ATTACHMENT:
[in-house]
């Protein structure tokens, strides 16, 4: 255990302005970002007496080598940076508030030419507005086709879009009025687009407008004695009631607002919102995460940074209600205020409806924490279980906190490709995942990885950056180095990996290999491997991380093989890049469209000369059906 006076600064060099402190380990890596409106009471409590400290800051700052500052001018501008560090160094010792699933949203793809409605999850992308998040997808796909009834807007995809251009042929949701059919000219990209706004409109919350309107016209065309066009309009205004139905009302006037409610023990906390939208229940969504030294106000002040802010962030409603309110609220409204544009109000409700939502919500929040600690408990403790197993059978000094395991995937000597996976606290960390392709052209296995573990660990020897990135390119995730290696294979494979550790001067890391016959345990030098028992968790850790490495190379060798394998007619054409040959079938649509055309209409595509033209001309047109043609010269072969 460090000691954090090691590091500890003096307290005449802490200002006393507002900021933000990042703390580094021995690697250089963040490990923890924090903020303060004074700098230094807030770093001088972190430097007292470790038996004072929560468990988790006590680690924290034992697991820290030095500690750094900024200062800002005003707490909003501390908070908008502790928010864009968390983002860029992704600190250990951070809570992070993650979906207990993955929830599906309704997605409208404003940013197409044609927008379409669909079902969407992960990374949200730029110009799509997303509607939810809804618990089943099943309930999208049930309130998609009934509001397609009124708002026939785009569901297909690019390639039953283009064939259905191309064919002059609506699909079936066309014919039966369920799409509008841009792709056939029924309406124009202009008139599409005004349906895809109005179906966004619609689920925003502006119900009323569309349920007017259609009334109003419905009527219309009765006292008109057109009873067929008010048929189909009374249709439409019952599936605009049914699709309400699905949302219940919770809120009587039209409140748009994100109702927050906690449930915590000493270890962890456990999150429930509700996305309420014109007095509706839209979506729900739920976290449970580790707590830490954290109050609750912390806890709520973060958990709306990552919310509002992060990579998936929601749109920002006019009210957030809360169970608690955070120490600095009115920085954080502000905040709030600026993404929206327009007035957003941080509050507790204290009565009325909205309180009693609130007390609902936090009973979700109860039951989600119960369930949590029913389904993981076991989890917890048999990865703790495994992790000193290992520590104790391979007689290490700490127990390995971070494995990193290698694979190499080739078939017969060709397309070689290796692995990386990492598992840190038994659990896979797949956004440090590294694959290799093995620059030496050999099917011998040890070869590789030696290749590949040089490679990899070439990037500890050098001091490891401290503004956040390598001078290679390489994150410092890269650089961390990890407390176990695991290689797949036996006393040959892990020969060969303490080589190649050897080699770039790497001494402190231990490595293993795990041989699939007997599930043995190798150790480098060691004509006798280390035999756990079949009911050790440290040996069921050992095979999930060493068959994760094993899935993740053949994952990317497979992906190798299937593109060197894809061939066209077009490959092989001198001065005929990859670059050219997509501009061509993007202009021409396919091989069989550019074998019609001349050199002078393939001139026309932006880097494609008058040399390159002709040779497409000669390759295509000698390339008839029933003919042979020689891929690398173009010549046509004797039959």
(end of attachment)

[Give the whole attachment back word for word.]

[in-house]
């Protein structure tokens, strides 16, 4: 255990302005970002007496080598940076508030030419507005086709879009009025687009407008004695009631607002919102995460940074209600205020409806924490279980906190490709995942990885950056180095990996290999491997991380093989890049469209000369059906 006076600064060099402190380990890596409106009471409590400290800051700052500052001018501008560090160094010792699933949203793809409605999850992308998040997808796909009834807007995809251009042929949701059919000219990209706004409109919350309107016209065309066009309009205004139905009302006037409610023990906390939208229940969504030294106000002040802010962030409603309110609220409204544009109000409700939502919500929040600690408990403790197993059978000094395991995937000597996976606290960390392709052209296995573990660990020897990135390119995730290696294979494979550790001067890391016959345990030098028992968790850790490495190379060798394998007619054409040959079938649509055309209409595509033209001309047109043609010269072969 460090000691954090090691590091500890003096307290005449802490200002006393507002900021933000990042703390580094021995690697250089963040490990923890924090903020303060004074700098230094807030770093001088972190430097007292470790038996004072929560468990988790006590680690924290034992697991820290030095500690750094900024200062800002005003707490909003501390908070908008502790928010864009968390983002860029992704600190250990951070809570992070993650979906207990993955929830599906309704997605409208404003940013197409044609927008379409669909079902969407992960990374949200730029110009799509997303509607939810809804618990089943099943309930999208049930309130998609009934509001397609009124708002026939785009569901297909690019390639039953283009064939259905191309064919002059609506699909079936066309014919039966369920799409509008841009792709056939029924309406124009202009008139599409005004349906895809109005179906966004619609689920925003502006119900009323569309349920007017259609009334109003419905009527219309009765006292008109057109009873067929008010048929189909009374249709439409019952599936605009049914699709309400699905949302219940919770809120009587039209409140748009994100109702927050906690449930915590000493270890962890456990999150429930509700996305309420014109007095509706839209979506729900739920976290449970580790707590830490954290109050609750912390806890709520973060958990709306990552919310509002992060990579998936929601749109920002006019009210957030809360169970608690955070120490600095009115920085954080502000905040709030600026993404929206327009007035957003941080509050507790204290009565009325909205309180009693609130007390609902936090009973979700109860039951989600119960369930949590029913389904993981076991989890917890048999990865703790495994992790000193290992520590104790391979007689290490700490127990390995971070494995990193290698694979190499080739078939017969060709397309070689290796692995990386990492598992840190038994659990896979797949956004440090590294694959290799093995620059030496050999099917011998040890070869590789030696290749590949040089490679990899070439990037500890050098001091490891401290503004956040390598001078290679390489994150410092890269650089961390990890407390176990695991290689797949036996006393040959892990020969060969303490080589190649050897080699770039790497001494402190231990490595293993795990041989699939007997599930043995190798150790480098060691004509006798280390035999756990079949009911050790440290040996069921050992095979999930060493068959994760094993899935993740053949994952990317497979992906190798299937593109060197894809061939066209077009490959092989001198001065005929990859670059050219997509501009061509993007202009021409396919091989069989550019074998019609001349050199002078393939001139026309932006880097494609008058040399390159002709040779497409000669390759295509000698390339008839029933003919042979020689891929690398173009010549046509004797039959």